Helping homeless help themselves Advocate believes personal approach is key to success


During his freshman year at Harvard College, Showly Nicholson volunteered at the Harvard Square homeless shelter because he wanted to help. Instead, he felt helpless.

“I didn’t feel like I made a big difference,” he said. “I wanted to help someone get out of their situation. I was tired of just giving spare change and food.”

Nicholson spent six months there as part of the Resource Advocate Program, which helps with employment, housing, education and health services for shelter guests. That’s where he met a former Cambridge resident who inspired him to try a different approach.

The homeless man, who requested anonymity, was a former accountant, and often skipped meals at the shelter to apply for housing or work on his resume. Nicholson was inspired by his determination.

After years of steady work, the man, in his late 40s, found himself out of a job when the economy soured. Without any savings, he couldn’t afford to pay his rent. “Frequently, for over two months, I spent the night at South Station and pretended to be a passenger waiting to go somewhere,” said the shelter guest, who’s been without a place to live for nearly five years.“Many times I went close to a shelter but would turn back. I eventually went to Woods Mullen and got in and stood next to my bed most of the night. The realization was very depressing.”

A year later, Nicholson crowd funded nearly $2,000 for the man, who would be the first candidate for a program he developed to help the homeless get back on their feet, one at a time. They are still in the process of looking for housing, which Nicholson said has been the most difficult task.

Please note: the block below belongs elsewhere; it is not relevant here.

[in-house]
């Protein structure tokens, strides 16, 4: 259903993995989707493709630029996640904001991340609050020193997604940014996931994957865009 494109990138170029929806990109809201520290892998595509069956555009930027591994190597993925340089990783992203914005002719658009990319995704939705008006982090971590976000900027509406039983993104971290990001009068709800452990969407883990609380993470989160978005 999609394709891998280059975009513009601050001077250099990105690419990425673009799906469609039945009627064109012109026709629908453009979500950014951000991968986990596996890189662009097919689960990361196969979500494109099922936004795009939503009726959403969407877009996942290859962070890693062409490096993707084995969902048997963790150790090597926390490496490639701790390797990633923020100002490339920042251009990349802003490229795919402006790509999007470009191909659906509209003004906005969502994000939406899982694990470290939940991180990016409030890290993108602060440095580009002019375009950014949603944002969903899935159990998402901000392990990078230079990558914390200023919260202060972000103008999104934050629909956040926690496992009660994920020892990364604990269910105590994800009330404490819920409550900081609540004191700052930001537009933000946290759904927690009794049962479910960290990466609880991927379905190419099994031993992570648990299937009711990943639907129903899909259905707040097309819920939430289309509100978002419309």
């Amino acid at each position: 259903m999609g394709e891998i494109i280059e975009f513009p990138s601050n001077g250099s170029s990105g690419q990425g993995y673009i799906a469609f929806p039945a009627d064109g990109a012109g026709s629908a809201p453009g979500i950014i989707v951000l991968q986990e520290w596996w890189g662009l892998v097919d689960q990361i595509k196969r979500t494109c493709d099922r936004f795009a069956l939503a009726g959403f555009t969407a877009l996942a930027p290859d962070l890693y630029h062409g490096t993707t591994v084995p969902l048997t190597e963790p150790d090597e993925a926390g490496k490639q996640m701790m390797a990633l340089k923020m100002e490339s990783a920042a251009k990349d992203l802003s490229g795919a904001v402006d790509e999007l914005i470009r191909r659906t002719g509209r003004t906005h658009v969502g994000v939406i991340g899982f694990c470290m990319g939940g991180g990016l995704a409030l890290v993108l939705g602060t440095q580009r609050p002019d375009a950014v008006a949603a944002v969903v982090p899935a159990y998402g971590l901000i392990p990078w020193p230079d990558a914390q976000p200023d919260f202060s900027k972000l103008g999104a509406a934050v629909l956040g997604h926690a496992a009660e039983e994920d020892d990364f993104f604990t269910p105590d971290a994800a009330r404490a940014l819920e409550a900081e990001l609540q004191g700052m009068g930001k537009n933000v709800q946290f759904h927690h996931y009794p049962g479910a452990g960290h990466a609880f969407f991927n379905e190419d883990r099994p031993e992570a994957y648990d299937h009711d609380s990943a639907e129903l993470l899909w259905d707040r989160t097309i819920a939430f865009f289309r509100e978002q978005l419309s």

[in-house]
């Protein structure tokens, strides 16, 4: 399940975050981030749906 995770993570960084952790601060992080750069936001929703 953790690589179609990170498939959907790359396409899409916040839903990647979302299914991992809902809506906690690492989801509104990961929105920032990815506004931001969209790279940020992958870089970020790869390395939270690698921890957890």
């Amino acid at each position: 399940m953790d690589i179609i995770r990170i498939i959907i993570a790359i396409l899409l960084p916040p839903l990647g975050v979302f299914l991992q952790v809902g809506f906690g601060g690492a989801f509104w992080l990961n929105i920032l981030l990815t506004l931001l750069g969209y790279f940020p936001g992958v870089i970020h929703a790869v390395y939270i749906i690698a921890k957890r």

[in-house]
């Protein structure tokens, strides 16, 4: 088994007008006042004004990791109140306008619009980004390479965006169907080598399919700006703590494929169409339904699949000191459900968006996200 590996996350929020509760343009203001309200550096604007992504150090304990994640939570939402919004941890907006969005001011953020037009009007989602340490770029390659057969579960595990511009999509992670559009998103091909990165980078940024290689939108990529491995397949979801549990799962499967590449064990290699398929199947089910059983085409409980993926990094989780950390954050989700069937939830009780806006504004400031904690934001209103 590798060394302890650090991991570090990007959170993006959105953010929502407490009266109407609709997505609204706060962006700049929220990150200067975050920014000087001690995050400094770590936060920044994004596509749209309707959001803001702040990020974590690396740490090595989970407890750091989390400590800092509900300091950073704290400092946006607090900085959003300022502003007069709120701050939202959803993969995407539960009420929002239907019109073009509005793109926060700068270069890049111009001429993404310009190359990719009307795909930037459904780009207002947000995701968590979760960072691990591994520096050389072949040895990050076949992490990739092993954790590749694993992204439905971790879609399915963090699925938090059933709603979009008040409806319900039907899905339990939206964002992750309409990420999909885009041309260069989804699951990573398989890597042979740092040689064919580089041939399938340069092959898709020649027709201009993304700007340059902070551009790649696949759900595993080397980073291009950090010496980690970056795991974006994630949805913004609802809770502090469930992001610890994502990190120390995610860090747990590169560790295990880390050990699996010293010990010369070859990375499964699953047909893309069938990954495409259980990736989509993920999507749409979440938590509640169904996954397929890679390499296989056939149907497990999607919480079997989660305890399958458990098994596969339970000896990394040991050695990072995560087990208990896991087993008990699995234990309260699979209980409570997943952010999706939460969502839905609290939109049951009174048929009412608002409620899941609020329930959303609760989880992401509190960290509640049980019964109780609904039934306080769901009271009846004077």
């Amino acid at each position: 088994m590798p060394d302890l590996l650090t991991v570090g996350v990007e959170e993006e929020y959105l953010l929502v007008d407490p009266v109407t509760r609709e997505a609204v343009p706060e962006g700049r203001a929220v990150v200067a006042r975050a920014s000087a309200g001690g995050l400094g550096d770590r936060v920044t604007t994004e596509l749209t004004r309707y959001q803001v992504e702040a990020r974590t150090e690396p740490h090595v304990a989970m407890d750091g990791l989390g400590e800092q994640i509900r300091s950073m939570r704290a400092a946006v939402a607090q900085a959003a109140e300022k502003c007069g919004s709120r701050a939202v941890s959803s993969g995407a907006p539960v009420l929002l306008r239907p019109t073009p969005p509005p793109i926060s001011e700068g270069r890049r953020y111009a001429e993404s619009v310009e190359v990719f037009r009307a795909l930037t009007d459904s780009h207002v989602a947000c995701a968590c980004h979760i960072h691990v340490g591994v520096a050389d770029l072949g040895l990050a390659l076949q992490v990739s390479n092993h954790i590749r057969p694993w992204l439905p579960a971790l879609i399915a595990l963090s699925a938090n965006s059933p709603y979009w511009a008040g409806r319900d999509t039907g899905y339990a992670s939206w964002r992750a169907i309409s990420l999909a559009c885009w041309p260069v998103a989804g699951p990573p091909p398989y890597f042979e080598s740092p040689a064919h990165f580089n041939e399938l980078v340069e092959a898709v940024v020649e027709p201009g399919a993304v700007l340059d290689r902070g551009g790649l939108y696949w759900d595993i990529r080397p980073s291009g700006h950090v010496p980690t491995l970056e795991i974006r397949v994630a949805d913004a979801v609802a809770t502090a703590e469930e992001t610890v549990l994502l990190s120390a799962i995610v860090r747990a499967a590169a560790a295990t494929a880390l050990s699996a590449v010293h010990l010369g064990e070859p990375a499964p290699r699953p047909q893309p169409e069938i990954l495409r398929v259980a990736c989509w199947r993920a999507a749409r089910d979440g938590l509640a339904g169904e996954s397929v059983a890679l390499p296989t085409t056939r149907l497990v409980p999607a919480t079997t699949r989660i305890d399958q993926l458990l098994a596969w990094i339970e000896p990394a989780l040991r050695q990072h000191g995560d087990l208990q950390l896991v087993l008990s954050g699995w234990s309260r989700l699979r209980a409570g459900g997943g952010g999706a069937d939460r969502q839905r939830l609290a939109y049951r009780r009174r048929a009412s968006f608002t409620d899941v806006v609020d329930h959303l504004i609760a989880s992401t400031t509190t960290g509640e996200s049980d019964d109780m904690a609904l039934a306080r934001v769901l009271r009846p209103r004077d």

“A person’s own dedication and ability can get them out of homelessness faster than it would take through government programs,” said Nicholson. “Often they just need someone that they know cares for them and wants them to get out of their situation. Someone who knows they’re a human being.”

Nicholson has earmarked the money to cover three months of rent as well as food, clothes and transportation, and helped him develop his resume. After landing a temporary position as an accounting clerk at a local university, both Nicholson and his recipient are confident about the chances of that leading to a full-time job within his field.

Nicholson hopes to help five candidates before looking for backing to make a name for the project. “Homelessness is a really personalized problem,” said Nicholson. “For each individual there are a lot of factors contributing to why they are homeless, and with each candidate, we have to figure out how to cater to those issues.”


Article from The Boston Herald, Tuesday, October 14th, Written by Nikki Chase